Greene King, which acquired the then 36-strong business for £68m in 2007, has revealed that it has shuttered 11 of its 21 venues, leaving the brand with ten restaurants, including sites in Edinburgh, Cambridge, York and the City of London.
The operator had previously explored a possible sale and disposed of a number of individual Loch Fyne sites the past 18 months.
“It’s always a difficult decision to close restaurants, but we have decided to close 11 Loch Fyne restaurants as they are no longer viable,” a spokesperson explained.
“We are working with our teams locally to try to find them a role in another of our sites. Our teams there are continuing to provide our customers with great service and fresh, sustainably sourced seafood dishes.”
Former GBPA finalist to reopen after fire
London’s Thirsty Bear, a finalist in the 2017 Great British Pub Awards’ Best for Sport category, will reopen on Saturday 17 October after fire forced it to close in July.
As previously reported by The Morning Advertiser (The MA), six fire engines and about 40 firefighters were called to the Thirsty Bear on Stamford Street in central London at 12.48pm on 22 July after reports of a fire.
The incident came less than three weeks after the pub reopened on 4 July, following 105 days of enforced closure due to coronavirus after Prime Minister Boris Johnson called last orders in pubs on 20 March.
While the pub’s owners announced their intention to close "until further notice" following the blaze, a post on the Thirsty Bear’s Facebook page on 4 October apologised for being “a tad on the quiet side” and announced plans to reopen the venue on 17 October.
Two thirds of operators forced to consider restructuring or insolvency
More than two thirds (69%) of hospitality and leisure operators are having to weigh up insolvency or a restructure in light of unaffordable current rent levels, new research has found.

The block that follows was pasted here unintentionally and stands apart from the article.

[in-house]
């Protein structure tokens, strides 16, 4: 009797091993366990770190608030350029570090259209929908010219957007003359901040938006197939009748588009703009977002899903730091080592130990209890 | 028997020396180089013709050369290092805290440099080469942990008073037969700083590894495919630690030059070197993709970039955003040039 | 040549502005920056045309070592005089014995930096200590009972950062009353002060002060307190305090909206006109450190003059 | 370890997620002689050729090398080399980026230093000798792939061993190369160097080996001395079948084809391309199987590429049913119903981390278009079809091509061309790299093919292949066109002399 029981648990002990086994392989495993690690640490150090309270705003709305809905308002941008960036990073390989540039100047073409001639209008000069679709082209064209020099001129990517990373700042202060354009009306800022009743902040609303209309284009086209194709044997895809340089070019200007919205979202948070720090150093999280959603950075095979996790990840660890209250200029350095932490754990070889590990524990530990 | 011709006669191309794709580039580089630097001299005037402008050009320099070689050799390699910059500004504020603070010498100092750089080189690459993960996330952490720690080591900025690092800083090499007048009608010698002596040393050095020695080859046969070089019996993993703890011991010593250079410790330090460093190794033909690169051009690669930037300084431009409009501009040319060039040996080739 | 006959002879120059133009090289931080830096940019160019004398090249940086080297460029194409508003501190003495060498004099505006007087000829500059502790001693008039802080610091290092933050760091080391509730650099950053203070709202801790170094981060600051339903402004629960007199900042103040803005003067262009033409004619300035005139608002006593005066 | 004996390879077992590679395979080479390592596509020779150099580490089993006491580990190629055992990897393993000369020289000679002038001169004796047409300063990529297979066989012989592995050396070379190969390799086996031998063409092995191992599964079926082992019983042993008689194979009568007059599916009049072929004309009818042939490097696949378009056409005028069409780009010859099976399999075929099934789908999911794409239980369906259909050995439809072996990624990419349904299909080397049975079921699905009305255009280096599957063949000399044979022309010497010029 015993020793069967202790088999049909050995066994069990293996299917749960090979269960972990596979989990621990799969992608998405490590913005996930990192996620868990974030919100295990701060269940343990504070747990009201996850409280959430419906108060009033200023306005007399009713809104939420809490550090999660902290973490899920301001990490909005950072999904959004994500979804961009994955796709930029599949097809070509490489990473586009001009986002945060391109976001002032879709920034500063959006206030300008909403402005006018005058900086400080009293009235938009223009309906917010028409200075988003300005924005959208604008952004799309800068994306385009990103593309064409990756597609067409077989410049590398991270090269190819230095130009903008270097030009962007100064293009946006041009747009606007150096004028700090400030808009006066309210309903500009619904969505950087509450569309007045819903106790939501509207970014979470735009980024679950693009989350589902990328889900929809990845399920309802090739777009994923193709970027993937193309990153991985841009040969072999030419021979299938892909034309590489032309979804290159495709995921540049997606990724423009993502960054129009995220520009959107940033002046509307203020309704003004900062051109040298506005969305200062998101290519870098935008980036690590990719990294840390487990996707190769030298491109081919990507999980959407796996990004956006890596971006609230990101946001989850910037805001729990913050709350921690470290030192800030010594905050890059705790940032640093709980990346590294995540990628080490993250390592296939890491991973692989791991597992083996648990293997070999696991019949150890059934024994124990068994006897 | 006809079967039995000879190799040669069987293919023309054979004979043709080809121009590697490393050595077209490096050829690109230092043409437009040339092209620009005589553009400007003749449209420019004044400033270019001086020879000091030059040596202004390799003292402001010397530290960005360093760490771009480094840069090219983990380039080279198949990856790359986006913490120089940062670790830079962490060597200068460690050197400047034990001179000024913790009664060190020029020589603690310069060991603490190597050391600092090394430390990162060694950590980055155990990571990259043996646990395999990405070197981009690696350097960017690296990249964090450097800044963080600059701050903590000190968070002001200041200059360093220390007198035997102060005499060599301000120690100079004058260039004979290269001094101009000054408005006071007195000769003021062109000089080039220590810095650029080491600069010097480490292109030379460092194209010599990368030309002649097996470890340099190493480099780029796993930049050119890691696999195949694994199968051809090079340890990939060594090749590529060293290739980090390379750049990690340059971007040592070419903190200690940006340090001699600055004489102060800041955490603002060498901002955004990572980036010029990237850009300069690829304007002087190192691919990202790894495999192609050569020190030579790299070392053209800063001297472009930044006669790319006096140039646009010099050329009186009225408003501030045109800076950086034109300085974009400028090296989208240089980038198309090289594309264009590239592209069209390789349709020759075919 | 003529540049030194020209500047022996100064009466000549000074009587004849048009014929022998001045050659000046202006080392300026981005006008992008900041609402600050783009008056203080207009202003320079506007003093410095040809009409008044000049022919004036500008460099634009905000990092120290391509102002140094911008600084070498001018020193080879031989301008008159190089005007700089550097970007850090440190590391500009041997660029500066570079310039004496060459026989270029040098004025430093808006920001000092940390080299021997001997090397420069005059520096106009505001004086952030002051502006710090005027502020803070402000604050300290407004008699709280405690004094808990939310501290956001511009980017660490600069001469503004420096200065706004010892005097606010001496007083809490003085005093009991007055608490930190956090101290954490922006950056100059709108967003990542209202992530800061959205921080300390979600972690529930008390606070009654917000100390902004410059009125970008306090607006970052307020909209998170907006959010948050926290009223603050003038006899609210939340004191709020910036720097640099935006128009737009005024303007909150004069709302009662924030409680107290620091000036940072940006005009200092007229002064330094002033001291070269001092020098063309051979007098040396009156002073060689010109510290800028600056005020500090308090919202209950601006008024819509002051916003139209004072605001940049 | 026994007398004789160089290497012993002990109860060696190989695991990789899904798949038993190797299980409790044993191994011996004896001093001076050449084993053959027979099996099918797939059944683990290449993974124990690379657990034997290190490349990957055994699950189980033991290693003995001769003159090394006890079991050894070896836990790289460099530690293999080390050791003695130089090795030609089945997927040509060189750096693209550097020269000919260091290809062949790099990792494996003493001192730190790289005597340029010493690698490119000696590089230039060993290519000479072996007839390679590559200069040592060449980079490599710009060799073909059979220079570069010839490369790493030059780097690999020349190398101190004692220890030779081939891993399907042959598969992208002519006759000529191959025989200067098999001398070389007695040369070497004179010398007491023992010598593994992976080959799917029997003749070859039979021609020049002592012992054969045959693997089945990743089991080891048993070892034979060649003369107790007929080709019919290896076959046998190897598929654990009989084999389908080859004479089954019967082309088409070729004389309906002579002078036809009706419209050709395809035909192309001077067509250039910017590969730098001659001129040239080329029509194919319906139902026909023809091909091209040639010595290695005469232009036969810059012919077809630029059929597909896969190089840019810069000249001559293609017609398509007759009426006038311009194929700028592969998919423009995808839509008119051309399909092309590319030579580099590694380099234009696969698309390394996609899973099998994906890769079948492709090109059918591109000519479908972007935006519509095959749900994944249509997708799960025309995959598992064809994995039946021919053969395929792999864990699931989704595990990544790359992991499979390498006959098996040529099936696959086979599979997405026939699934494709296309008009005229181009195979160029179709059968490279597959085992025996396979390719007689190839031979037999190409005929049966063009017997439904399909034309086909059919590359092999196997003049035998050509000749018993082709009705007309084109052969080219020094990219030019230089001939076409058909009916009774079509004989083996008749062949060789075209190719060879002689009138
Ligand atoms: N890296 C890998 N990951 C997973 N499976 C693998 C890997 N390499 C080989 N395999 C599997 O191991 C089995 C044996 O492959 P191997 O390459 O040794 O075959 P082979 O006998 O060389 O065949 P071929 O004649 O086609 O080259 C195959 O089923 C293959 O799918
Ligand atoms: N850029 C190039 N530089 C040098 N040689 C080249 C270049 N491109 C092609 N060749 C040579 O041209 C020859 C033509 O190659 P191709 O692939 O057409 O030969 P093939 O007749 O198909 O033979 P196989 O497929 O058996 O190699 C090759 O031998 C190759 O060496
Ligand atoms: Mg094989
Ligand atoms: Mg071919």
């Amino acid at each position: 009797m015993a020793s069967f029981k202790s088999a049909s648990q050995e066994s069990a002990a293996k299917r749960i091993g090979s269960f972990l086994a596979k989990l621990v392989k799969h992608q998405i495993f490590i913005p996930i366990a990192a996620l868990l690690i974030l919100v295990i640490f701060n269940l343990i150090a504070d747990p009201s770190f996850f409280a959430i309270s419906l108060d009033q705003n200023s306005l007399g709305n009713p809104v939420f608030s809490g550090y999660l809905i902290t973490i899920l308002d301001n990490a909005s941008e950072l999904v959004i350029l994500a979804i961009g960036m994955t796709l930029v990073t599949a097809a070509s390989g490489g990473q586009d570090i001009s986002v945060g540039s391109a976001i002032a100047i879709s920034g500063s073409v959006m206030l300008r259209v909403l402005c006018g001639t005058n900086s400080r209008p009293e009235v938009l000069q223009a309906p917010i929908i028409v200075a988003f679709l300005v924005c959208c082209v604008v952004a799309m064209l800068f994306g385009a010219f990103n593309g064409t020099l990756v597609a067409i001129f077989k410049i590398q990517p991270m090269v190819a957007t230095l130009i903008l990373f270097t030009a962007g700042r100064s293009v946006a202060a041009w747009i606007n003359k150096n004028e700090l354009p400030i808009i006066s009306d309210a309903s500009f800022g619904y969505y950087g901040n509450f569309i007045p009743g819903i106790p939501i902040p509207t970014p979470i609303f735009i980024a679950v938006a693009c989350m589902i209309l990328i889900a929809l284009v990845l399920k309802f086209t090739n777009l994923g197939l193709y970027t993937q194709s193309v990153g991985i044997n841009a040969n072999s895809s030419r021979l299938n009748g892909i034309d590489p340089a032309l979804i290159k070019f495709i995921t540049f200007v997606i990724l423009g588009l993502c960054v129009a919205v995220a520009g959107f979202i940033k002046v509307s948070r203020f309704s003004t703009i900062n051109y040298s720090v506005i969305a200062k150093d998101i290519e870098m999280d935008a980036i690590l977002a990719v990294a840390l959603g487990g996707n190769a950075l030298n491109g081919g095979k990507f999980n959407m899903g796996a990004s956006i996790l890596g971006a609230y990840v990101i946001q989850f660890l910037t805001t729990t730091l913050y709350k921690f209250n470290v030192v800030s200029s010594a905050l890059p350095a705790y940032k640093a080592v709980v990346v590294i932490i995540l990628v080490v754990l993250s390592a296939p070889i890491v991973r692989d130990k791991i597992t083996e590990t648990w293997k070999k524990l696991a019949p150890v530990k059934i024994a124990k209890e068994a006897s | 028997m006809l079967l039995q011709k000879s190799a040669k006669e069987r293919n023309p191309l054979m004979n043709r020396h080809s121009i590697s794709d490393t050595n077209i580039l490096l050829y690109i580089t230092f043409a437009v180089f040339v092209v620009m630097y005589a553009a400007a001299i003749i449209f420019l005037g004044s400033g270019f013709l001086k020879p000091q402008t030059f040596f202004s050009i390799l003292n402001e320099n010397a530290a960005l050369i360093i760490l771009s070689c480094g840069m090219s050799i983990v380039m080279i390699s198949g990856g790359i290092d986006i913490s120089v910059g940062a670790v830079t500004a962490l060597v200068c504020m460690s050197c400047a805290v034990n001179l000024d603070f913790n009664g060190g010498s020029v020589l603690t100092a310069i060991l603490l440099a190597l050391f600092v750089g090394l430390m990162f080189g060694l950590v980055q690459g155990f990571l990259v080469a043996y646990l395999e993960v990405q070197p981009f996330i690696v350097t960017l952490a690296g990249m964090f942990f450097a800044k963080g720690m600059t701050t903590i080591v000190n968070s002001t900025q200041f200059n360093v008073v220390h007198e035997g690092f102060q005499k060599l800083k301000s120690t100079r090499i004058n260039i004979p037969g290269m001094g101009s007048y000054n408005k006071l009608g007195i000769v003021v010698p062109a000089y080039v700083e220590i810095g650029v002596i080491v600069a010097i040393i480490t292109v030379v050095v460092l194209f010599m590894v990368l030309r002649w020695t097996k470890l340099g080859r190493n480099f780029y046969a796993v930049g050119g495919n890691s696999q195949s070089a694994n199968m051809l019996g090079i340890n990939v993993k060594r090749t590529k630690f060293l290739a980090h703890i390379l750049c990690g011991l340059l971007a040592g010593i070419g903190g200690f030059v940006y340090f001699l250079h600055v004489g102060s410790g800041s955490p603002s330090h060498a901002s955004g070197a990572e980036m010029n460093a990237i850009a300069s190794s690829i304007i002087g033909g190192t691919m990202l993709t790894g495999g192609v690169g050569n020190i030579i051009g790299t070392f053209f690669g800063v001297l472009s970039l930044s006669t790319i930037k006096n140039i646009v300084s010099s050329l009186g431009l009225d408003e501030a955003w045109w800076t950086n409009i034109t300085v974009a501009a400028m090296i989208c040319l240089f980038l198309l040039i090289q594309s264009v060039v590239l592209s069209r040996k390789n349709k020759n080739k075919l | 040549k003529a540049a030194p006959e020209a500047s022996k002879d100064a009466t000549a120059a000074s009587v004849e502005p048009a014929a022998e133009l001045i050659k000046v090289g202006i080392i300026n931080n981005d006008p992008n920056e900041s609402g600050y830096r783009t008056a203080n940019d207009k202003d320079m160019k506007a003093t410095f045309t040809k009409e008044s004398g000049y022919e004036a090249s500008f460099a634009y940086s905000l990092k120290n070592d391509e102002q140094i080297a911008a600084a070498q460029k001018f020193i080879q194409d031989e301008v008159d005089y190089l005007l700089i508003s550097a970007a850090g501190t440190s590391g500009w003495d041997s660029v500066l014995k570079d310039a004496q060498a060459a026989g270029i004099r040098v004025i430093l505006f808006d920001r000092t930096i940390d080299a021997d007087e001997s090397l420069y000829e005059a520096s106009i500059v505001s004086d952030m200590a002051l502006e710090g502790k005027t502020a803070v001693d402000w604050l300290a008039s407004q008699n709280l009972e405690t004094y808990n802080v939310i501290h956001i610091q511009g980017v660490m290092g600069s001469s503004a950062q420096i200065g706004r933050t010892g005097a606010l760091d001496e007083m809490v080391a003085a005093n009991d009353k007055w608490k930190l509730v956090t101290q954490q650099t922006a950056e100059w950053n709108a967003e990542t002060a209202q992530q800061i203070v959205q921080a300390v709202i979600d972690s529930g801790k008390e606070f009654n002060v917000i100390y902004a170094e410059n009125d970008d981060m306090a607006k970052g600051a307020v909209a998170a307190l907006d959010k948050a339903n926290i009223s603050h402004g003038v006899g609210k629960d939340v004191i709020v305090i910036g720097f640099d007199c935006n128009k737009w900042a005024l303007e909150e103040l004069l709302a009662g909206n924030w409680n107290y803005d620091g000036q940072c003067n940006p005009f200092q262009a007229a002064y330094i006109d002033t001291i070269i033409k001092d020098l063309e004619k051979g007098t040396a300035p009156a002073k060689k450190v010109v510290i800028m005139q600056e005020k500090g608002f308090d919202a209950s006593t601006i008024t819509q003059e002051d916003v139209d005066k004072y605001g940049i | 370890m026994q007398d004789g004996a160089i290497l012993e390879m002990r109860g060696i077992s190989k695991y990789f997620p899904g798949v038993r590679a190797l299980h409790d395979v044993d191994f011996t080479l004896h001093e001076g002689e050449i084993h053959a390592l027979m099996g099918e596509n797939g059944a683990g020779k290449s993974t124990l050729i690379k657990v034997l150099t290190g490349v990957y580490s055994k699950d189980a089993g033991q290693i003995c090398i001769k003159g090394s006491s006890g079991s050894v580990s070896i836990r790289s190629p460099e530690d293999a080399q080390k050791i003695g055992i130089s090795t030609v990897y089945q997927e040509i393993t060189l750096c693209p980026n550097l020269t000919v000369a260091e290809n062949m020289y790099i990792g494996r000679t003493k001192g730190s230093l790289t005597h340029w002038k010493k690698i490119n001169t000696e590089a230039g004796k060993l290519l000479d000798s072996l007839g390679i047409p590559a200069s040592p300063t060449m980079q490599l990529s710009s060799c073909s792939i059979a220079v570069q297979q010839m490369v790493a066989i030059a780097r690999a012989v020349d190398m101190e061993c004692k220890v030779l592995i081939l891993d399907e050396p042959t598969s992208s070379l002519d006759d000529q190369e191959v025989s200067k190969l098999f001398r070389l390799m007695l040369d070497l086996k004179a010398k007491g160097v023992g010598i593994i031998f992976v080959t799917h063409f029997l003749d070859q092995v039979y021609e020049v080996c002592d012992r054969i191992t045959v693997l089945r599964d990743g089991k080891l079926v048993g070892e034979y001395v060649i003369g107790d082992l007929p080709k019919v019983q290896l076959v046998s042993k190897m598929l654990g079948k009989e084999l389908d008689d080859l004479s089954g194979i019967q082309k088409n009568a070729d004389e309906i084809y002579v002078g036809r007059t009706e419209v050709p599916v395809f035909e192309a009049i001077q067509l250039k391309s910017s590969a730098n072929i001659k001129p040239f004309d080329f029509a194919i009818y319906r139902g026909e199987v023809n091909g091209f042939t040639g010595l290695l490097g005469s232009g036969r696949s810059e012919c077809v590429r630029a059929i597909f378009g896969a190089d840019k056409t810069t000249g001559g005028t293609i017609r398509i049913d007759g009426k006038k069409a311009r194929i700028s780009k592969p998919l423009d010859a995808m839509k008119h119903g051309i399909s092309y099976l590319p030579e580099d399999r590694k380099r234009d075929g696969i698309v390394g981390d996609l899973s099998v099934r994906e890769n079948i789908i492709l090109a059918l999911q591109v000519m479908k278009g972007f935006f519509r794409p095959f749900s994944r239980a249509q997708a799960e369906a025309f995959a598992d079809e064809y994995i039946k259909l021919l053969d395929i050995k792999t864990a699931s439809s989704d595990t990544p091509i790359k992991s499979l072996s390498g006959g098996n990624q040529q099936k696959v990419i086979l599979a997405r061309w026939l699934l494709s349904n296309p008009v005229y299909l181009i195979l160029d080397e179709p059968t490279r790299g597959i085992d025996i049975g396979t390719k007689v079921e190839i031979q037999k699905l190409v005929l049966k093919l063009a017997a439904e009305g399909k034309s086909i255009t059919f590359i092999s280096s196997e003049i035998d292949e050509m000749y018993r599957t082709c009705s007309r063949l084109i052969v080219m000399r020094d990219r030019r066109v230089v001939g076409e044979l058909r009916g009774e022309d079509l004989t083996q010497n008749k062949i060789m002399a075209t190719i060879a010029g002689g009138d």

After quizzing more than 230 businesses in the trade, commercial lease restructuring firm Cedar Dean also found that 86% of London-based operators don’t think their new or existing terms are sufficient, compared to three quarters (77%) outside the capital.
The study revealed that just over a third (38%) of respondents have agreed new terms with the majority of their landlords.
“The results of our survey clearly show that the commercial property market needs a complete reset,” Cedar Dean CEO David Abramson said. “This obviously isn’t business as usual.
“Many landlords still need to get their heads out of the sand and recognise Covid-19 has changed the game for the long term. This isn’t a six to 12-month issue.
“We’re seeing more company voluntary arrangements (CVAs), many of them unnecessary, because there is currently no mechanism for commercial rents to be revised down in the rent review process,” he continued.
“However, this is not a quick fix. In the meantime, with over 80% of the sector still needing better terms, landlords and tenants must work together towards win-win agreements so that both parties can survive the current crisis.”